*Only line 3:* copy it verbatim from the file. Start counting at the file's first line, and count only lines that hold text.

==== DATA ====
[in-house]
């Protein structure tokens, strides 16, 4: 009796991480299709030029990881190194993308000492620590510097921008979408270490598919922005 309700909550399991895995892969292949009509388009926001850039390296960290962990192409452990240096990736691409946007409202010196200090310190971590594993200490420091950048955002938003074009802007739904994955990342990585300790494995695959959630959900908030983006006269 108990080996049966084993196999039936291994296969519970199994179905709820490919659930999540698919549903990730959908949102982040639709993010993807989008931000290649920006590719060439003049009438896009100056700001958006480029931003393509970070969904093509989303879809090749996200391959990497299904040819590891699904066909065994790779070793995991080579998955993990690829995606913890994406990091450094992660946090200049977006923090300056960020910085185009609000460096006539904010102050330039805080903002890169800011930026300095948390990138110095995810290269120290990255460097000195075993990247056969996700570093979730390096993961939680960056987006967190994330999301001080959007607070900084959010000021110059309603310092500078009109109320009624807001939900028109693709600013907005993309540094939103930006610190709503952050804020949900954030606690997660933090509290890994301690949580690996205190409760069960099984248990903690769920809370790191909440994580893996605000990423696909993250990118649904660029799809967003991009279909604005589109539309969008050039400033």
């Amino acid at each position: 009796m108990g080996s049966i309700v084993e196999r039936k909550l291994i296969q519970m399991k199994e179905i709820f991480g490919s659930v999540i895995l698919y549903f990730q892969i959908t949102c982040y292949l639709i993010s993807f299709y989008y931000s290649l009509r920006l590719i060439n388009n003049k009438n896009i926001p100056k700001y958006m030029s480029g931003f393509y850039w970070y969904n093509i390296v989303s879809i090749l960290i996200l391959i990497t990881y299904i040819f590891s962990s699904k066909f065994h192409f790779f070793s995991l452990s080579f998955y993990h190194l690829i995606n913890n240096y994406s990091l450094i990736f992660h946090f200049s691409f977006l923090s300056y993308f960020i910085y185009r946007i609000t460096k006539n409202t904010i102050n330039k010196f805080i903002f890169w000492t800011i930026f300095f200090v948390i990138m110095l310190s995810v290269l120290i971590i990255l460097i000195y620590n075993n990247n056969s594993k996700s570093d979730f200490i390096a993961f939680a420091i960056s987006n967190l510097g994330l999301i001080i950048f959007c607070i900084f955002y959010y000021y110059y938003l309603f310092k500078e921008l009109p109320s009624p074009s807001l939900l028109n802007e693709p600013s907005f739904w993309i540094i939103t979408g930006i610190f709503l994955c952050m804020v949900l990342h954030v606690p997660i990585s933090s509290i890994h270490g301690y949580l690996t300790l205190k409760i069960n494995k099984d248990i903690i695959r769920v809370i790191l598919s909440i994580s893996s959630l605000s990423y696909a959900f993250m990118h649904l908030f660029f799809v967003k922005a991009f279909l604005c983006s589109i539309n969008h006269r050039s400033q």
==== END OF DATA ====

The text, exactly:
């Amino acid at each position: 009796m108990g080996s049966i309700v084993e196999r039936k909550l291994i296969q519970m399991k199994e179905i709820f991480g490919s659930v999540i895995l698919y549903f990730q892969i959908t949102c982040y292949l639709i993010s993807f299709y989008y931000s290649l009509r920006l590719i060439n388009n003049k009438n896009i926001p100056k700001y958006m030029s480029g931003f393509y850039w970070y969904n093509i390296v989303s879809i090749l960290i996200l391959i990497t990881y299904i040819f590891s962990s699904k066909f065994h192409f790779f070793s995991l452990s080579f998955y993990h190194l690829i995606n913890n240096y994406s990091l450094i990736f992660h946090f200049s691409f977006l923090s300056y993308f960020i910085y185009r946007i609000t460096k006539n409202t904010i102050n330039k010196f805080i903002f890169w000492t800011i930026f300095f200090v948390i990138m110095l310190s995810v290269l120290i971590i990255l460097i000195y620590n075993n990247n056969s594993k996700s570093d979730f200490i390096a993961f939680a420091i960056s987006n967190l510097g994330l999301i001080i950048f959007c607070i900084f955002y959010y000021y110059y938003l309603f310092k500078e921008l009109p109320s009624p074009s807001l939900l028109n802007e693709p600013s907005f739904w993309i540094i939103t979408g930006i610190f709503l994955c952050m804020v949900l990342h954030v606690p997660i990585s933090s509290i890994h270490g301690y949580l690996t300790l205190k409760i069960n494995k099984d248990i903690i695959r769920v809370i790191l598919s909440i994580s893996s959630l605000s990423y696909a959900f993250m990118h649904l908030f660029f799809v967003k922005a991009f279909l604005c983006s589109i539309n969008h006269r050039s400033q």